Despite his apparent mental failures, the technical committee decided that Garrincha had to be picked for that third game against the Soviet Union, as they feared the stamina, organisation, and ruthlessness of the new world power. There were stories that the players forced the management to pick Garrincha and Pelé, but it was very much a group decision. The plan was to attack them with everything they had, and it worked. After the game the only players requiring mental health checks were the Soviet defence, as Garrincha, Pelé, Vava, Didi, and Mario Zagallo carried out Feola’s tactics to perfection.
Zagallo was another important member of this triumphant side, and whilst he was positioned on the left as one of the attacking four, he was also required to retreat when the side didn’t have the ball. Brazil were looking for defensive solidity going into this tournament, and had abandoned the old WM formation in favour of something more flexible when it came to the transitions from attack to defence, and vice versa. Zagallo’s defensive duties were part of a wider plan which saw early use of a back four, a midfield duo including a volante (defensive midfielder – see below), and a deep lying forward.
Zagallo motored up and down the left flank, and it was his urgency which led to Brazil’s first goal in the final against the hosts. Having just gone a goal down he took a quick corner which Sweden struggled to clear, and the ball eventually found its way to Garrincha on the right, who predictably beat his marker and crossed for Vava to make it 1-1. The second goal was a carbon copy as Garrincha again beat his man with predictable yet unstoppable dribbling, squaring to Vava to finish. Pelé then announced himself in the biggest game in world football with an excellent third, looping the ball over a defender’s head before volleying home. Zagallo himself added a fourth as the ball ricocheted back to him from a corner which he’d taken, before putting the ball on Pelé’s head to complete the rout in the 90th minute. Brazil had trounced the hosts by five goals to two, using a combination of pragmatism and stereotypical Brazilian skills, with both of these aspects being evident in the performance of their young number ten.
Pelé’s slightly withdrawn role enabled him to combine effectively with forwards and midfielders, forming part of a central spine with Vava at the head, and captain Bellini at the base. Alongside Bellini was the excellent Orlando Peçanha, who had a reading of the game to compliment his defensive partner’s leadership and brawn. Garrincha’s club-mate, mentor, and fellow Botafogo legend Nílton Santos operated on the left of defence, whilst Djalma Santos (no relation) did a similar job on the right. Both fullbacks looked to support their wingers in attack, but maintained a narrow position at times when in possession, allowing them to sweep up on either side of defensive midfielder Zito. The side didn’t concede a goal in the tournament until the semi-final against France.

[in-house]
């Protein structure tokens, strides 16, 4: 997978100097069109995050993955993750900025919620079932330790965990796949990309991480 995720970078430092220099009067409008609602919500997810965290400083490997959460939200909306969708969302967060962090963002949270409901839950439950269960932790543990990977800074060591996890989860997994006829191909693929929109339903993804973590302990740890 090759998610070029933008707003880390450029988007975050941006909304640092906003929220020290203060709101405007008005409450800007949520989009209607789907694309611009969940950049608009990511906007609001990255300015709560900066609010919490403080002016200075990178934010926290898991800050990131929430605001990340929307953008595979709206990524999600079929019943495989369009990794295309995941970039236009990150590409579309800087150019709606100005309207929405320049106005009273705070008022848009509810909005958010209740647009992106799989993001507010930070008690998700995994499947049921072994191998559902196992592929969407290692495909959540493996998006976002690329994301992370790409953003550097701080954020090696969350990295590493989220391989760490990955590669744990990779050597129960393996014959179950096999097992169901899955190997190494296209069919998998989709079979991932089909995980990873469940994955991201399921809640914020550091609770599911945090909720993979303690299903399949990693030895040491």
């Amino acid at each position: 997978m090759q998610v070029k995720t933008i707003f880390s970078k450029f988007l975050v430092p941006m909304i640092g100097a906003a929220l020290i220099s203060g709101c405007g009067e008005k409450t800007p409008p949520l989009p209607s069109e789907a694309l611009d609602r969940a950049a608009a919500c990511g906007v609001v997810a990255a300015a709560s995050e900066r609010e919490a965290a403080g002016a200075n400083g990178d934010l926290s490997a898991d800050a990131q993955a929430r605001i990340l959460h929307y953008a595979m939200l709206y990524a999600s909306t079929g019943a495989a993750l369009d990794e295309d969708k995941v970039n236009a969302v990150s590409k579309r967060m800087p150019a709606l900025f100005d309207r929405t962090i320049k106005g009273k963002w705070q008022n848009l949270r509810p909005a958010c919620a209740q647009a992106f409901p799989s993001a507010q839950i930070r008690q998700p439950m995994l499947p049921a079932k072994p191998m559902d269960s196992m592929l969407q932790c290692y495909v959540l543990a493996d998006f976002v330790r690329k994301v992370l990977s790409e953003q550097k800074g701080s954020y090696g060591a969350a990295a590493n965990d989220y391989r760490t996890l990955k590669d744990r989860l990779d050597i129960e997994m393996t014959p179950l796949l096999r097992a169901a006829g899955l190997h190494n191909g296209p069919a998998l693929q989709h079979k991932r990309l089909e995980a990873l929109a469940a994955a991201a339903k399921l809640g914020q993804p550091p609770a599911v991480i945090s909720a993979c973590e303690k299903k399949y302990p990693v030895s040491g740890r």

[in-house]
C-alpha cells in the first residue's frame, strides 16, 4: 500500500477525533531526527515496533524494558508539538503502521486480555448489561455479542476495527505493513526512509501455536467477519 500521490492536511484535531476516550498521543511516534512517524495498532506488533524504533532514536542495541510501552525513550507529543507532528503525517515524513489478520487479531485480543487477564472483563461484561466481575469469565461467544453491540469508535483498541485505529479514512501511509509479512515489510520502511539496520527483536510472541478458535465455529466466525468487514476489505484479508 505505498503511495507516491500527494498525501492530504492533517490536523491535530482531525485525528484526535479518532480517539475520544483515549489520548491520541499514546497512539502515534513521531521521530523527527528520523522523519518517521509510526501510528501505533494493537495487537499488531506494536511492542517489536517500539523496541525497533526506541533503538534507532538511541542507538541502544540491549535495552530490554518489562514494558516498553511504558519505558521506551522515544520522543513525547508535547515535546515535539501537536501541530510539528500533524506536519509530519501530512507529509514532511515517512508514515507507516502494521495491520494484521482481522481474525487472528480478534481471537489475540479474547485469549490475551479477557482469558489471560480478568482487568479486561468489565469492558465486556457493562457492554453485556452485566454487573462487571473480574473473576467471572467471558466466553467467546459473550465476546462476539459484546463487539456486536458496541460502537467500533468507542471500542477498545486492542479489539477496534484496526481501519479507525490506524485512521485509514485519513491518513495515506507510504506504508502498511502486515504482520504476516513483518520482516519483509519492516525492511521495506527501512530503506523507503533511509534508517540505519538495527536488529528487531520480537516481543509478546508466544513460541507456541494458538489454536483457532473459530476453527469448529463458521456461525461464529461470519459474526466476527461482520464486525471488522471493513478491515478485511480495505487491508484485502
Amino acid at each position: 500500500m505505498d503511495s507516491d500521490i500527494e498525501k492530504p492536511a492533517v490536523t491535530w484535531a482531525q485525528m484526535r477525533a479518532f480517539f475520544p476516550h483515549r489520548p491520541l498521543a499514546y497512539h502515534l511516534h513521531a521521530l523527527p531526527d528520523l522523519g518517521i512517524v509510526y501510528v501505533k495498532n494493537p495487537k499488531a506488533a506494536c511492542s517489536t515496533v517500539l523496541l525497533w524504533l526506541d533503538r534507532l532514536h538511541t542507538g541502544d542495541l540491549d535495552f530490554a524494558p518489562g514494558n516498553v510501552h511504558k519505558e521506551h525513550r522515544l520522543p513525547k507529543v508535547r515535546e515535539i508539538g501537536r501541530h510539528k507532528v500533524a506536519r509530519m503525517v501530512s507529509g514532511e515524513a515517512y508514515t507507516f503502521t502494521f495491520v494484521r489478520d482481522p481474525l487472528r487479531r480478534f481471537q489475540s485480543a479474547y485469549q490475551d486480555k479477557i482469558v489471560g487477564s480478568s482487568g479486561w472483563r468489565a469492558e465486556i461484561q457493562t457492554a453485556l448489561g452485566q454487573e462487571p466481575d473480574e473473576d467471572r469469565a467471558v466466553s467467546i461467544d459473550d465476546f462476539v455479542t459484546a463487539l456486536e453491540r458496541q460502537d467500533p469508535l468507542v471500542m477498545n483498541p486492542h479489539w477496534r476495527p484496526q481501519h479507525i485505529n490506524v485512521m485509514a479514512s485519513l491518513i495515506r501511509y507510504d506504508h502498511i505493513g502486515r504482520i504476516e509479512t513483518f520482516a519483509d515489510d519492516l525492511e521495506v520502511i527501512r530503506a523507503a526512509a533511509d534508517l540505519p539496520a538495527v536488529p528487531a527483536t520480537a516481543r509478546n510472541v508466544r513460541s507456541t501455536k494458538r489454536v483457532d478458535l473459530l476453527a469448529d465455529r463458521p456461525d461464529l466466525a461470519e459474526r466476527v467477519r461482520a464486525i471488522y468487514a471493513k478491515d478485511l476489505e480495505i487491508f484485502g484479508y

Believe it or not, there were defensive midfielders before Claude Makelele, and Zito was an early example of a player in a position which became known in Brazil as the Volante. The phrase has its origins at Flamengo where, as far back as 1941, they were employing Carlos Volante in a defensive midfield role alongside a slightly more attacking partner, in a variation of the WM.
Brazil’s 1958 World Cup winning formation could be seen as a 4-2-4, 4-2-3-1, or even a 4-3-3 with the withdrawn Pele operating in a position somewhere between an inside forward and a modern number ten. Rather than list meaningless numbers, here’s what the team’s average shape looked like:
Why are the dots blue? Brazil’s blue shirts were bought in Stockholm just days before the final, as Sweden won the draw to wear their yellow home strip. Brazil’s lack of a suitable alternative meant the badges had to be removed from the yellow jerseys, and sewn onto the freshly bought blue ones.
As Hilderado Bellini lifted the trophy above his head, so that the Brazilian journalists at the back of the press pile-on could see, legends, memories, and World Cup traditions were born. This group of players won Brazil its first World Cup trophy using methods and systems which were quite unique for their time, laying down a marker for future Brazil sides.
In their quest to win a cup which had eluded them in 1950 thanks to overconfidence, and in 1954 thanks to an era-defining Hungary team, Brazil left little to chance in 1958. An assortment of brains and feet combined to produce what was expected of them – to win. Going into a World Cup on home soil in 2014 the expectations remain the same, nothing less, and contrary to popular belief, nothing more.